This article with the headline 'Coming to terms' is featured in the March/April issue of American Metal Market Magazine, which will reach subscribers in early April.
With President Obama still in the first 100 days of his second term, caution remains the default frame of mind for many in the ferrous scrap world as players look for bright spots in what they see as an otherwise unclear political environment.
I dont think the next few years are going to be good at all. We were looking at buying a new scrap shear and replacing a few of our older material handlers, but that has been put on the back burner for now, one southern dealer said in a post to AMMs website shortly after Obamas re-election. Peddler traffic is about nonexistent and we are seeing a slowing on the industrial side.
But if the history of the past century is any clue as far as ferrous scrap is concerned, there could be good news in terms of pricing. Past presidential performances and other political factors strongly suggest that scrap prices will rise noticeably during Obamas second term. (All scrap value comparisons in this article are based on AMMs reported annual averages for No. 1 heavy melting scrap delivered to consumers in Chicago, Philadelphia and Pittsburgh between 1913 and 2012.)
On average since 1913, presidential second terms have produced gains of 28.4 percent in scrap value over the price levels seen during the final year of a first term. Here are presidents who served second terms, along with their results:
-- Woodrow Wilson: +91.1
-- Calvin Coolidge: -14.2
-- Franklin D. Roosevelt: +41.4
(3rd term vs. 2nd term) +15.7
-- Harry S. Truman: +26.9
-- Dwight D. Eisenhower: -3.7
-- Lyndon B. Johnson: -18.8
-- Richard M. Nixon: +125.8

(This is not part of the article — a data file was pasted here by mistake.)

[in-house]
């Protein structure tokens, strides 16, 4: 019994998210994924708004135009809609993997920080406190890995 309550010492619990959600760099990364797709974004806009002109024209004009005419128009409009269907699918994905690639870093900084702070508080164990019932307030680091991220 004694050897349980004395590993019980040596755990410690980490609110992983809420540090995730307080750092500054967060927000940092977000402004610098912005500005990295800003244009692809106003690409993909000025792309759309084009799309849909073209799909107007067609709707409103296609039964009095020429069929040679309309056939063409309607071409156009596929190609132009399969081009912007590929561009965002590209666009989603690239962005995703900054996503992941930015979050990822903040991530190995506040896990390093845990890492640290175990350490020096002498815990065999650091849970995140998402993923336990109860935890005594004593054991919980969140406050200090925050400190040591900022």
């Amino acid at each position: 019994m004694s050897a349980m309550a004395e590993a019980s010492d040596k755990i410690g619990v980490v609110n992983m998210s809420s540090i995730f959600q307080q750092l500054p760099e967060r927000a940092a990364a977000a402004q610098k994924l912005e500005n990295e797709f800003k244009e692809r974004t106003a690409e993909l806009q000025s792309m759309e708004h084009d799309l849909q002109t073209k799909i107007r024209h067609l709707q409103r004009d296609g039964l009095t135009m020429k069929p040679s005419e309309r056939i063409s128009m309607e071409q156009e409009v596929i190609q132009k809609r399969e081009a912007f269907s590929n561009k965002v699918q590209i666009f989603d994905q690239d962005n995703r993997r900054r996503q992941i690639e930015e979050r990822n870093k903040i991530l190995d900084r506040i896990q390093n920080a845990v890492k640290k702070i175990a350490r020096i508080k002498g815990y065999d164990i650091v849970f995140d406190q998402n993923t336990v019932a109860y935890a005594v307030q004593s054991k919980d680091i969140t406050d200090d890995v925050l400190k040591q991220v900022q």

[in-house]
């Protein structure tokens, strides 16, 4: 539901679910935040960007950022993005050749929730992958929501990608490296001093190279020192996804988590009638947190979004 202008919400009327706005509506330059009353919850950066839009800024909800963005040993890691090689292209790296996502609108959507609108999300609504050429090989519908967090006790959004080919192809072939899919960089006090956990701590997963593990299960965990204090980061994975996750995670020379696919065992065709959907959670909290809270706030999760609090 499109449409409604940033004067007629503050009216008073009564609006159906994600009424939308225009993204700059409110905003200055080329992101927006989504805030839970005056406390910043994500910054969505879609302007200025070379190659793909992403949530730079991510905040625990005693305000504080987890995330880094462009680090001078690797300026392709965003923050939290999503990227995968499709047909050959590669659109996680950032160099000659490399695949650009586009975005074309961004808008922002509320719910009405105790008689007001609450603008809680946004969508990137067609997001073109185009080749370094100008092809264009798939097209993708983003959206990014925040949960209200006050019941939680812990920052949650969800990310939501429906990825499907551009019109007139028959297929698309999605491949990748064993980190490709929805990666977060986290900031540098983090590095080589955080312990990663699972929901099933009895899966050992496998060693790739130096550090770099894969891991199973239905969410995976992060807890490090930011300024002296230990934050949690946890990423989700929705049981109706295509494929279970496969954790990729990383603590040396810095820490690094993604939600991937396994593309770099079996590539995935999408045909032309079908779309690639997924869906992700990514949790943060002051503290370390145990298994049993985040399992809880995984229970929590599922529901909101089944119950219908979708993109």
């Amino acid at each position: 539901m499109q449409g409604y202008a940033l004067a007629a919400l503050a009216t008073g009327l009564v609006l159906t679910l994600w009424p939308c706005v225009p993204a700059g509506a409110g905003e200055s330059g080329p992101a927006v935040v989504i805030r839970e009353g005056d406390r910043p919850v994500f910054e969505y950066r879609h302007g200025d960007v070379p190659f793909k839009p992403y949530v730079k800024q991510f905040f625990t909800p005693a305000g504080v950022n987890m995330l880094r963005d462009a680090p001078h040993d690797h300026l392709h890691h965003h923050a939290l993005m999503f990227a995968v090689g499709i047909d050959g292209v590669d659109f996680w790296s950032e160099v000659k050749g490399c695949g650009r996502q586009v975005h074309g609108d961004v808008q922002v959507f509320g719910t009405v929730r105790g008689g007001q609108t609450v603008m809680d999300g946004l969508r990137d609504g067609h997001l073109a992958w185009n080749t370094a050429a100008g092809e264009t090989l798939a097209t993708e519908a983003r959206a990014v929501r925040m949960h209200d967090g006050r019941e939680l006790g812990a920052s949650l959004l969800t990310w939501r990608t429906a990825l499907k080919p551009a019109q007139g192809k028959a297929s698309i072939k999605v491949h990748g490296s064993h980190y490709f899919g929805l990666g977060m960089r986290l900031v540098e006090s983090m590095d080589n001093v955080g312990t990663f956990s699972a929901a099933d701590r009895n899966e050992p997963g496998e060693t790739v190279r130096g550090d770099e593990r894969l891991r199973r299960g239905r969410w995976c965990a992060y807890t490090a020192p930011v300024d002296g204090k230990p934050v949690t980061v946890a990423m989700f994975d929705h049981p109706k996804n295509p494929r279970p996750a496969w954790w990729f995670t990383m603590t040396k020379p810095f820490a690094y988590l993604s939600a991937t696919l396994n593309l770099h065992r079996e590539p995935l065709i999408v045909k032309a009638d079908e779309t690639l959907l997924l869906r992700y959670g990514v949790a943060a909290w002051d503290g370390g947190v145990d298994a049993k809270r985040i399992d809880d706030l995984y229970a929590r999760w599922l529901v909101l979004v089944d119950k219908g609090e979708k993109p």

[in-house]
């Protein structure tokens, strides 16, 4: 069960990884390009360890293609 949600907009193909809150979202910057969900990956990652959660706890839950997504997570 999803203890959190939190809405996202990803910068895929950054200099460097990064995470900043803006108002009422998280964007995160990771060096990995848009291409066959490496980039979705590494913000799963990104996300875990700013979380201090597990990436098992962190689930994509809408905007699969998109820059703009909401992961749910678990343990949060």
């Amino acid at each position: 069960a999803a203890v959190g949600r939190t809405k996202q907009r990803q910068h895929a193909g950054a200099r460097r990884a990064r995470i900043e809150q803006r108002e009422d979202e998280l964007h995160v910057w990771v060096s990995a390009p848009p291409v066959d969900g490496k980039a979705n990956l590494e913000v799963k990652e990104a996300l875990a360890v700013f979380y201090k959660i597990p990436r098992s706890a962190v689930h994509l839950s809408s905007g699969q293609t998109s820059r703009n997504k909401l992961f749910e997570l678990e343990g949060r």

-- Ronald Reagan: +6.6
-- Bill Clinton: -25.4
-- George W. Bush: +66.7
(Coolidge took office in August 1923 for a partial term and was elected in 1924; Roosevelts first term was 1933 to 1937, his second term was 1937 to 1941 and his third term was 1941 to 1945; Truman took office in April 1945 for a partial term and was elected in 1948; Johnson took office in November 1963 for a partial term and was elected in 1964; Nixons second term ended early in August 1974.)
Limiting the comparison only to those presidents who saw scrap values gain during their second term, that average was an even-higher 53.5-percent increase, so Obama has historical precedent on his side.
Another element working in Obamas favor is party. Democratic presidents historically have been much more likely than Republicans to see scrap prices rise during their overall terms. In fact, Democratic administrations historically have seen annual scrap prices rise an average of 31 percent vs. about 18 percent for Republican presidents, although Republican presidents have tended to do better in second terms.
Finally, congressional makeup also plays a role. The most successful years for scrap price increases have come under Democratic control, with average gains of 49 percent, while under Republican control the gains have averaged 36 percent. But when control of Congress is split, as is the case now, prices tend to rise only about 2 percent on average, so this is one factor that could mitigate the movement of scrap prices over at least the next two years. However, when a Democratic president faces a mixed Congress, gains still average 37 percent as opposed to average losses of 16 percent when Republican presidents face mixed control of Congress.
Taking all of these factors into account--historical second-term performances, Democratic White House administrations and Democratic presidents working with split congressional control--points to the likelihood of gains in scrap value over the next four years. And while these numbers are correlative and dont necessarily denote causation, the relationship of scrap to general economic health does play an important role.
But none of this exists in a vacuum, of course. The fate of scrap prices is tied inexorably to the health of the steel sector. Three main concerns are on the minds of the President, the nation and the metals industry: How much positive influence the administration had on the overall economy, how much more of an impact can it have in the next four years and what is the relationship of the first two to metals health.